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Type of dietary fiber Is associated with changes in ileal and hindgut microbial communities in growing pigs and influences in vitro ileal and hindgut fermentation

journal contribution
posted on 2023-05-03, 22:18 authored by Anna Hoogeveen, Paul Moughan, Sharon Henare, Philipp Schulze, Warren McNabb, Carlos MontoyaCarlos Montoya
Background: The degree of ileal organic matter (OM) fermentation appears to be comparable to hindgut fermentation in growing pigs. Objectives: This study aimed to determine if dietary fiber sources with known different total gastrointestinal tract (GIT) fermentability in humans affect ileal and hindgut microbial communities and ileal fermentation in growing pigs used as an animal model for human adults. Methods: Male pigs (21 kg bodyweight; 9 wk old; PIC Camborough 46 × PIC boar 356L; n = 8/diet) were fed for 42 d a diet containing cellulose (CEL, low fermentability) as the sole fiber source (4.5%) or diets in which half of the CEL was replaced by moderately fermentable fiber, psyllium (PSY), or kiwifruit (KF) fiber. For each diet, terminal jejunal (substrate) and ileal (inoculum) digesta were collected from euthanized animals for in vitro ileal fermentation (2 h). Terminal ileal (substrate) and cecal (inoculum) digesta were used for in vitro hindgut fermentation (24 h). After in vitro fermentations, OM fermentation and short-chain fatty acid (SCFA) production were determined. Ileal digesta and feces were collected for microbial analysis. Data were analyzed by 2-factor ANOVA (diet × GIT region). Results: In vitro ileal OM fermentation was on average 22% and comparable to hindgut OM fermentation. Ileal and hindgut OM fermentation, SCFA production, and microbial community composition changed (P < 0.05) when CEL was partially replaced by KF or PSY. For instance, pigs fed the PSY diet had 3-fold higher (P ≤ 0.05) number of ileal and fecal bacteria than pigs fed the CEL and KF diets. Pigs fed the CEL diet had 4-fold higher (P ≤ 0.05) hindgut valeric acid production than pigs fed the other diets. Conclusions: Ileal fermentation is quantitatively significant. Partial substitution of CEL with more fermentable fibers influences both ileal and hindgut microbial communities and the fermentation in growing pigs.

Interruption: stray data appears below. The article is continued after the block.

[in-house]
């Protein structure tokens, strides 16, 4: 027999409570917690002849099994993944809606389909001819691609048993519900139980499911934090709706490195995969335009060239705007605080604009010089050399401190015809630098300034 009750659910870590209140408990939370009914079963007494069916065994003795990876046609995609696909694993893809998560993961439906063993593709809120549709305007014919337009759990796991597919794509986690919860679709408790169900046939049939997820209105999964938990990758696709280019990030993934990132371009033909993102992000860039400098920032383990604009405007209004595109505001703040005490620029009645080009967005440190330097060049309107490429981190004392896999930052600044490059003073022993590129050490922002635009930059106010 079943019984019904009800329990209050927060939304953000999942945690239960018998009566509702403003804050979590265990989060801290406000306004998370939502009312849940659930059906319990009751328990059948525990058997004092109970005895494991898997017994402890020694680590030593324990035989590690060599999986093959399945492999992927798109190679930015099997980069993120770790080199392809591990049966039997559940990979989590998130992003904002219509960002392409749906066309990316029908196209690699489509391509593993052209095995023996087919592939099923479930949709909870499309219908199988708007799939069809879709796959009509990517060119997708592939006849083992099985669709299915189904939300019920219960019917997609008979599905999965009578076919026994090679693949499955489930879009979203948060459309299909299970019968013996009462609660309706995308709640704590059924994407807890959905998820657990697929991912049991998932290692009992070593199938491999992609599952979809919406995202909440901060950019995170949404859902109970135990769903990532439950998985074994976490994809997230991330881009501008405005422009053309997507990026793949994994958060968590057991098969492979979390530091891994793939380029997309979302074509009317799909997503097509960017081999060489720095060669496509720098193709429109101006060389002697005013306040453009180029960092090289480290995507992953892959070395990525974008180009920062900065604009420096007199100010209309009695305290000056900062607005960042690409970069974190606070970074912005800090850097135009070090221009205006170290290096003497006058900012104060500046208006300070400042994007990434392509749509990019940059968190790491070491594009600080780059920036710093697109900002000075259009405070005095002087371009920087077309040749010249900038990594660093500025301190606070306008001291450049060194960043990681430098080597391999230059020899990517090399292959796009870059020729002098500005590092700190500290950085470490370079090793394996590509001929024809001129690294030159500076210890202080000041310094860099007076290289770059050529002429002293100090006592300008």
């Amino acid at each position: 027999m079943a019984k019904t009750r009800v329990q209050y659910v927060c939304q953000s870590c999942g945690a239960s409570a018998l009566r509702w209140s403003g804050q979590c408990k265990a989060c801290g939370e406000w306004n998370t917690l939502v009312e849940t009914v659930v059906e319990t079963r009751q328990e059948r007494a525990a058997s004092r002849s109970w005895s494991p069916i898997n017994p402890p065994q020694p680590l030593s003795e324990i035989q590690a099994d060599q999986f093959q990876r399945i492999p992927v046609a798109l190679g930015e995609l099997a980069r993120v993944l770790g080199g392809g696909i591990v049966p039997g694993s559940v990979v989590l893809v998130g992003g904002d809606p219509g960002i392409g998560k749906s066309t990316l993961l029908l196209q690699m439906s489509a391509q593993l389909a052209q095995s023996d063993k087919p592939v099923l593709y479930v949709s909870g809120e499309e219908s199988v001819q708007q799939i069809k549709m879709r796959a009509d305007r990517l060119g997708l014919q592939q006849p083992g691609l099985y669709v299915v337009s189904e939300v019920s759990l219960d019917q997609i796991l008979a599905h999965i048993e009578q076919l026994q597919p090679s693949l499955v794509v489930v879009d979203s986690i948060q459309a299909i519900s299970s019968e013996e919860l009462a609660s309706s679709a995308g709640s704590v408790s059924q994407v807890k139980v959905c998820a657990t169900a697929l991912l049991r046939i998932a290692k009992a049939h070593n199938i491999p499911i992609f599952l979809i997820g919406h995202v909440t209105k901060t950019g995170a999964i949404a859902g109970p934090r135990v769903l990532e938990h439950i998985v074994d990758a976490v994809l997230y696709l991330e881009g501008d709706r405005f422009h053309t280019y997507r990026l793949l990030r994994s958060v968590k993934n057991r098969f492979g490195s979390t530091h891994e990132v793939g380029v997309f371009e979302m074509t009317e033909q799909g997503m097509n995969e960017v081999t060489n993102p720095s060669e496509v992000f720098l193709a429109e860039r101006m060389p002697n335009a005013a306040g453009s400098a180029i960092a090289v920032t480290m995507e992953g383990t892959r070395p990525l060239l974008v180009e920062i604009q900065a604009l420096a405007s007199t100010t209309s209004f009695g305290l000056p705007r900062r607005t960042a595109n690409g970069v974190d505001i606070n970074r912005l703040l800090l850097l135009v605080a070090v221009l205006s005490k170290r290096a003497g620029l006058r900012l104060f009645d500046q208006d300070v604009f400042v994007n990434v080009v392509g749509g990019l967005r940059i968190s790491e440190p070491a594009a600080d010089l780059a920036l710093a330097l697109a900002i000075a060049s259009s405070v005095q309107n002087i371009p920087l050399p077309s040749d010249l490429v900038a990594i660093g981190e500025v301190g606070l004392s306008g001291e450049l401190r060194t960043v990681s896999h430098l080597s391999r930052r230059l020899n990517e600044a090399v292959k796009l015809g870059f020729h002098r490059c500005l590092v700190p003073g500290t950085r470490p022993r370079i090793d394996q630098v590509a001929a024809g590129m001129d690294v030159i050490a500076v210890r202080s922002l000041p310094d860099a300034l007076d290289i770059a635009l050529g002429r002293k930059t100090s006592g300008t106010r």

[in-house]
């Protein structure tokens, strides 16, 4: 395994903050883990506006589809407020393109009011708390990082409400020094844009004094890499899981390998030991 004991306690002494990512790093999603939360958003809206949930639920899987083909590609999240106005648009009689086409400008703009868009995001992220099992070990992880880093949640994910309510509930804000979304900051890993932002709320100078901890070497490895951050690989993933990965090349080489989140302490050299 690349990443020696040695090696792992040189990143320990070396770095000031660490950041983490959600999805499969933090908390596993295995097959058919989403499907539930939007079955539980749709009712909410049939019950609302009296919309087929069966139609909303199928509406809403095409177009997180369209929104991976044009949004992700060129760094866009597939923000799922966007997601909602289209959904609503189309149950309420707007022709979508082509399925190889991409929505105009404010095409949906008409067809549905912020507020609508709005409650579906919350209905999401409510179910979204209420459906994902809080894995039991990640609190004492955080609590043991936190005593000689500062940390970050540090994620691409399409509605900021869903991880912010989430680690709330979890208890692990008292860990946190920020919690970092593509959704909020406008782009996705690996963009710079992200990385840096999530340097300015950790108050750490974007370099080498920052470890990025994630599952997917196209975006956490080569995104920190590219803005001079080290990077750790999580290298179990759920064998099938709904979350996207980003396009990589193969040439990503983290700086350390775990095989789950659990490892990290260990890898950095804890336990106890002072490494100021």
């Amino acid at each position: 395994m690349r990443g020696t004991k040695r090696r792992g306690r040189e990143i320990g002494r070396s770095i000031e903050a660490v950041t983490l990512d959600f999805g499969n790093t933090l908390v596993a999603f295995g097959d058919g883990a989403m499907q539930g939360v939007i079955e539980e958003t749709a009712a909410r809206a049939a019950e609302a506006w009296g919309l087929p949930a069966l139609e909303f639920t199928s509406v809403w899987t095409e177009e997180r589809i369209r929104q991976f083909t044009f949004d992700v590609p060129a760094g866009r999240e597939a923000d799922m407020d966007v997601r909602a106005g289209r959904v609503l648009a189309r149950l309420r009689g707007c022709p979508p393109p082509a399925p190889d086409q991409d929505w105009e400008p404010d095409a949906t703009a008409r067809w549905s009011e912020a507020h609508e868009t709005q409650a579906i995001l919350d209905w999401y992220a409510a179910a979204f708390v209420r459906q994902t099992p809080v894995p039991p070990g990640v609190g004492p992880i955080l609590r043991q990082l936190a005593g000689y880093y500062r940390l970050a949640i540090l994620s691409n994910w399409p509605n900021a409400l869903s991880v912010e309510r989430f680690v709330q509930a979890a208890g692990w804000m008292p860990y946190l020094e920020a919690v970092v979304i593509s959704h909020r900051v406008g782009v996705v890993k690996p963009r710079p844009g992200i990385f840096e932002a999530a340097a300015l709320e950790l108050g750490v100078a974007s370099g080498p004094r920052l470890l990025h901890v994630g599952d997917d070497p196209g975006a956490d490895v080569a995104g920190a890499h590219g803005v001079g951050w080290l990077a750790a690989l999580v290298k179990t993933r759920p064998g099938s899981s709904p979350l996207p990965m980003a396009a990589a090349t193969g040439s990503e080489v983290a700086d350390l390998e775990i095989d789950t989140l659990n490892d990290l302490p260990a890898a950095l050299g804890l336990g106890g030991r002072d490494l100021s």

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© The Author(s) 2021. Published by Oxford University Press on behalf of the American Society for Nutrition. This is an Open Access article distributed under the terms of the Creative Commons Attribution-NonCommercial License (, which permits non-commercial re-use, distribution, and reproduction in any medium, provided the original work is properly cited.


  • English

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Oxford University Press

Journal title

Journal of Nutrition




Hoogeveen, A. M. E., Moughan, P. J., Henare, S. J., Schulze, P., McNabb, W. C., & Montoya, C. A. (2021). Type of dietary fiber Is associated with changes in ileal and hindgut microbial communities in growing pigs and influences in vitro ileal and hindgut fermentation. Journal of Nutrition, 151(10), 2976–2985.

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